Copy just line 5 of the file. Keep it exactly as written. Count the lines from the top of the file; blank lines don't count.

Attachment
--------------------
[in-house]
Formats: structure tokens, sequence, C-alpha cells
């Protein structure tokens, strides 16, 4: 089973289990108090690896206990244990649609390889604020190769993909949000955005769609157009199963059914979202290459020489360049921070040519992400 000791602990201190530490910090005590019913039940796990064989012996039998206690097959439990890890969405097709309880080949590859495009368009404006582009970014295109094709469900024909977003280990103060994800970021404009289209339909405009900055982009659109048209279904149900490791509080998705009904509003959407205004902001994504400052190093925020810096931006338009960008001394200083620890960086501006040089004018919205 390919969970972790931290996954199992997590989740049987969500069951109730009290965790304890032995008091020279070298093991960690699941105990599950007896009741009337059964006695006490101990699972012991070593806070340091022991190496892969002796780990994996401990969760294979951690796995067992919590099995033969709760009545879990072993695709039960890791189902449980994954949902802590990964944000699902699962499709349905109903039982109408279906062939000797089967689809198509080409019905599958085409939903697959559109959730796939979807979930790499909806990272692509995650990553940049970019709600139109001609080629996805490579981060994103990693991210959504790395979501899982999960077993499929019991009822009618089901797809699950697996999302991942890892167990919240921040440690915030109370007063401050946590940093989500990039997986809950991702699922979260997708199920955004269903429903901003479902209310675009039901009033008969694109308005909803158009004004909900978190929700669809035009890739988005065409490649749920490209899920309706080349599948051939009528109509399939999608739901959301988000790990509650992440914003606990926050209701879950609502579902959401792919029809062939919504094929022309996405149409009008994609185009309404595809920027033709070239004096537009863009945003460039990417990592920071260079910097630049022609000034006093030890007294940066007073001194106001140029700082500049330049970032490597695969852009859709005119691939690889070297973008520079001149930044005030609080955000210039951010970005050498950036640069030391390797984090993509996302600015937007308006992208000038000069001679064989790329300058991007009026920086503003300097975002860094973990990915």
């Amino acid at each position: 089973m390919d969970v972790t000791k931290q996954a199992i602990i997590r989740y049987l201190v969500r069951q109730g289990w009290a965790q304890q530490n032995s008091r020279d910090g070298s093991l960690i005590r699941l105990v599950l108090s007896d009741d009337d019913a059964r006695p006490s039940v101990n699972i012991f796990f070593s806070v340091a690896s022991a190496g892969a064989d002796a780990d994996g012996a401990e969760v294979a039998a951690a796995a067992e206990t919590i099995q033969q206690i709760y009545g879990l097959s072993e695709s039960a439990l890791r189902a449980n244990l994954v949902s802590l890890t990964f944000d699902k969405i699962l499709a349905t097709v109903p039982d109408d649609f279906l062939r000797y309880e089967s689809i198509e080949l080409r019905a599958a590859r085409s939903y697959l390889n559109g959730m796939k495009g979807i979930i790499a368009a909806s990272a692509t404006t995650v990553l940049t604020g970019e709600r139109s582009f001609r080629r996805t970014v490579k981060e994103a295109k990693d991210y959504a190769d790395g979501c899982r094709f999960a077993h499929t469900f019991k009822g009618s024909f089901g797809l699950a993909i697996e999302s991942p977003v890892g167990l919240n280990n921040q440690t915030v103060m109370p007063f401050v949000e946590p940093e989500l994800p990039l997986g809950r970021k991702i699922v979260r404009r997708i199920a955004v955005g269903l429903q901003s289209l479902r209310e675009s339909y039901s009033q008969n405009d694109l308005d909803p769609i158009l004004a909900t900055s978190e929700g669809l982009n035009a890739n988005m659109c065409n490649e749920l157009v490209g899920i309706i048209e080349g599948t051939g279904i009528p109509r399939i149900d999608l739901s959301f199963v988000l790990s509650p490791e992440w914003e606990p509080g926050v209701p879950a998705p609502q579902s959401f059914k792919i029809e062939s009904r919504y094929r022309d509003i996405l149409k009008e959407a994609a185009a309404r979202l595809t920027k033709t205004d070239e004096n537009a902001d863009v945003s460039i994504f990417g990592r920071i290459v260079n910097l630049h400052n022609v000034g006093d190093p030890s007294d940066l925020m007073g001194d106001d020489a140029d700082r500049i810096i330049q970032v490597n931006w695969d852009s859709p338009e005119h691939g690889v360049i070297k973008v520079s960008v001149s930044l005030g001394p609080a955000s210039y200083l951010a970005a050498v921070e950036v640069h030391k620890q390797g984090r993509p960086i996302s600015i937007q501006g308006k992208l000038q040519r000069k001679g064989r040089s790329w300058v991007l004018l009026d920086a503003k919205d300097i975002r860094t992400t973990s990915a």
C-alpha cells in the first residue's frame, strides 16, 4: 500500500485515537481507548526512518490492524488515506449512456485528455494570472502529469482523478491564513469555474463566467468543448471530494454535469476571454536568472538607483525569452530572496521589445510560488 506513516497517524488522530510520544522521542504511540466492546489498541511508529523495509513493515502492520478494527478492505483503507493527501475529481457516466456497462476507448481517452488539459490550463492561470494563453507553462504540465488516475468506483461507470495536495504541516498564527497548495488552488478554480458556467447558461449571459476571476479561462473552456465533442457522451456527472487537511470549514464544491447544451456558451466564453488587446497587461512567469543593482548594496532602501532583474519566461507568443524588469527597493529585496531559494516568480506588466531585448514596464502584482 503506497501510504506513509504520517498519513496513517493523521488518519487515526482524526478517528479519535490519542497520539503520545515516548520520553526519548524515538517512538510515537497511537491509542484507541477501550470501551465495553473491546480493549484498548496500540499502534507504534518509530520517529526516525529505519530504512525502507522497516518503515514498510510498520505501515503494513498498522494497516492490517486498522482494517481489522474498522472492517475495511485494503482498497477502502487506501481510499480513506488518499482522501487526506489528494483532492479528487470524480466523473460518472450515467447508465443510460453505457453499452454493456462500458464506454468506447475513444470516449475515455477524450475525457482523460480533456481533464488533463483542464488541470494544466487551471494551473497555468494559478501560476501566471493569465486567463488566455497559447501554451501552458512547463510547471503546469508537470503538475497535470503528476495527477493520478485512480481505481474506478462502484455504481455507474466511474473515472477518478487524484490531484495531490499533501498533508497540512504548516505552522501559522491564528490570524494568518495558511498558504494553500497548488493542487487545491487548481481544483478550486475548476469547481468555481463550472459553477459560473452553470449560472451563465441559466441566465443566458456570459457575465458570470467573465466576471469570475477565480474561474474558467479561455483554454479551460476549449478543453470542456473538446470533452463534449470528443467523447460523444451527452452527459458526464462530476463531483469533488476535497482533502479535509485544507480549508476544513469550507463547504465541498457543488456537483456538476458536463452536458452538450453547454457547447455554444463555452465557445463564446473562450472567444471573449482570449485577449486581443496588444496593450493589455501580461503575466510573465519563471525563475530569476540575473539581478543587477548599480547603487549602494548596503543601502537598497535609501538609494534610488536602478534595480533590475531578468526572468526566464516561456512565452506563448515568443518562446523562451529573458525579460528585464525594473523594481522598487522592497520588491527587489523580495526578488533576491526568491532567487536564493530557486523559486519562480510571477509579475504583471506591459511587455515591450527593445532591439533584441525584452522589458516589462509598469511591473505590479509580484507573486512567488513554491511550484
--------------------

C-alpha cells in the first residue's frame, strides 16, 4: 500500500485515537481507548526512518490492524488515506449512456485528455494570472502529469482523478491564513469555474463566467468543448471530494454535469476571454536568472538607483525569452530572496521589445510560488 506513516497517524488522530510520544522521542504511540466492546489498541511508529523495509513493515502492520478494527478492505483503507493527501475529481457516466456497462476507448481517452488539459490550463492561470494563453507553462504540465488516475468506483461507470495536495504541516498564527497548495488552488478554480458556467447558461449571459476571476479561462473552456465533442457522451456527472487537511470549514464544491447544451456558451466564453488587446497587461512567469543593482548594496532602501532583474519566461507568443524588469527597493529585496531559494516568480506588466531585448514596464502584482 503506497501510504506513509504520517498519513496513517493523521488518519487515526482524526478517528479519535490519542497520539503520545515516548520520553526519548524515538517512538510515537497511537491509542484507541477501550470501551465495553473491546480493549484498548496500540499502534507504534518509530520517529526516525529505519530504512525502507522497516518503515514498510510498520505501515503494513498498522494497516492490517486498522482494517481489522474498522472492517475495511485494503482498497477502502487506501481510499480513506488518499482522501487526506489528494483532492479528487470524480466523473460518472450515467447508465443510460453505457453499452454493456462500458464506454468506447475513444470516449475515455477524450475525457482523460480533456481533464488533463483542464488541470494544466487551471494551473497555468494559478501560476501566471493569465486567463488566455497559447501554451501552458512547463510547471503546469508537470503538475497535470503528476495527477493520478485512480481505481474506478462502484455504481455507474466511474473515472477518478487524484490531484495531490499533501498533508497540512504548516505552522501559522491564528490570524494568518495558511498558504494553500497548488493542487487545491487548481481544483478550486475548476469547481468555481463550472459553477459560473452553470449560472451563465441559466441566465443566458456570459457575465458570470467573465466576471469570475477565480474561474474558467479561455483554454479551460476549449478543453470542456473538446470533452463534449470528443467523447460523444451527452452527459458526464462530476463531483469533488476535497482533502479535509485544507480549508476544513469550507463547504465541498457543488456537483456538476458536463452536458452538450453547454457547447455554444463555452465557445463564446473562450472567444471573449482570449485577449486581443496588444496593450493589455501580461503575466510573465519563471525563475530569476540575473539581478543587477548599480547603487549602494548596503543601502537598497535609501538609494534610488536602478534595480533590475531578468526572468526566464516561456512565452506563448515568443518562446523562451529573458525579460528585464525594473523594481522598487522592497520588491527587489523580495526578488533576491526568491532567487536564493530557486523559486519562480510571477509579475504583471506591459511587455515591450527593445532591439533584441525584452522589458516589462509598469511591473505590479509580484507573486512567488513554491511550484